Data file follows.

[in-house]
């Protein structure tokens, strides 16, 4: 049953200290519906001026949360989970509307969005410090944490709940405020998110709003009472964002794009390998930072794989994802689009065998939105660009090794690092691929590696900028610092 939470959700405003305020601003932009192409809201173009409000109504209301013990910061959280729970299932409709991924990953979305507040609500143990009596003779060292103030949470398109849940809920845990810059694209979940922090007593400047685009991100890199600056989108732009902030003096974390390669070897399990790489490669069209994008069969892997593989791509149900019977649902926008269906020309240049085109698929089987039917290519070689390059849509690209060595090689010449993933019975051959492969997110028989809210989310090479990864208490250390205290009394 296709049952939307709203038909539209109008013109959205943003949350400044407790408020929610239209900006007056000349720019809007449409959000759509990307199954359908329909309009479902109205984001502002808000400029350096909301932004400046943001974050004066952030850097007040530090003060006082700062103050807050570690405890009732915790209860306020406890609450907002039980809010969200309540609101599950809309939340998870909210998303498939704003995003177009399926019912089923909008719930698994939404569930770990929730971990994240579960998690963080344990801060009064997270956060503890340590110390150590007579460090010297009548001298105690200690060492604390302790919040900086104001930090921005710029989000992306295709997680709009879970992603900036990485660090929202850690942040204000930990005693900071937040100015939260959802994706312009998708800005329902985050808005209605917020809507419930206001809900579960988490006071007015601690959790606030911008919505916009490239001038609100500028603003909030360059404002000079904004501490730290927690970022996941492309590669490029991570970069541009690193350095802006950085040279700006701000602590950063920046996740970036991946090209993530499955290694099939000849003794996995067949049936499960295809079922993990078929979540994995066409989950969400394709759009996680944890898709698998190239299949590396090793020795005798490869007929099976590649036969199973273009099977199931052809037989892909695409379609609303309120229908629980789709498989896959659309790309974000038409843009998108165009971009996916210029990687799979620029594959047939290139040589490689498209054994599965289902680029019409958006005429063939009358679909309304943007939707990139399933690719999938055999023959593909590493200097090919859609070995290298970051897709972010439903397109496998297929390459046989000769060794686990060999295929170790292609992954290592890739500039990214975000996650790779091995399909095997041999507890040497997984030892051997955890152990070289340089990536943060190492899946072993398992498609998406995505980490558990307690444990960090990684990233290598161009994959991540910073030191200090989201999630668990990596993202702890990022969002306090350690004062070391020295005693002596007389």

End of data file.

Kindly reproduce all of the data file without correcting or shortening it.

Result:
[in-house]
């Protein structure tokens, strides 16, 4: 049953200290519906001026949360989970509307969005410090944490709940405020998110709003009472964002794009390998930072794989994802689009065998939105660009090794690092691929590696900028610092 939470959700405003305020601003932009192409809201173009409000109504209301013990910061959280729970299932409709991924990953979305507040609500143990009596003779060292103030949470398109849940809920845990810059694209979940922090007593400047685009991100890199600056989108732009902030003096974390390669070897399990790489490669069209994008069969892997593989791509149900019977649902926008269906020309240049085109698929089987039917290519070689390059849509690209060595090689010449993933019975051959492969997110028989809210989310090479990864208490250390205290009394 296709049952939307709203038909539209109008013109959205943003949350400044407790408020929610239209900006007056000349720019809007449409959000759509990307199954359908329909309009479902109205984001502002808000400029350096909301932004400046943001974050004066952030850097007040530090003060006082700062103050807050570690405890009732915790209860306020406890609450907002039980809010969200309540609101599950809309939340998870909210998303498939704003995003177009399926019912089923909008719930698994939404569930770990929730971990994240579960998690963080344990801060009064997270956060503890340590110390150590007579460090010297009548001298105690200690060492604390302790919040900086104001930090921005710029989000992306295709997680709009879970992603900036990485660090929202850690942040204000930990005693900071937040100015939260959802994706312009998708800005329902985050808005209605917020809507419930206001809900579960988490006071007015601690959790606030911008919505916009490239001038609100500028603003909030360059404002000079904004501490730290927690970022996941492309590669490029991570970069541009690193350095802006950085040279700006701000602590950063920046996740970036991946090209993530499955290694099939000849003794996995067949049936499960295809079922993990078929979540994995066409989950969400394709759009996680944890898709698998190239299949590396090793020795005798490869007929099976590649036969199973273009099977199931052809037989892909695409379609609303309120229908629980789709498989896959659309790309974000038409843009998108165009971009996916210029990687799979620029594959047939290139040589490689498209054994599965289902680029019409958006005429063939009358679909309304943007939707990139399933690719999938055999023959593909590493200097090919859609070995290298970051897709972010439903397109496998297929390459046989000769060794686990060999295929170790292609992954290592890739500039990214975000996650790779091995399909095997041999507890040497997984030892051997955890152990070289340089990536943060190492899946072993398992498609998406995505980490558990307690444990960090990684990233290598161009994959991540910073030191200090989201999630668990990596993202702890990022969002306090350690004062070391020295005693002596007389």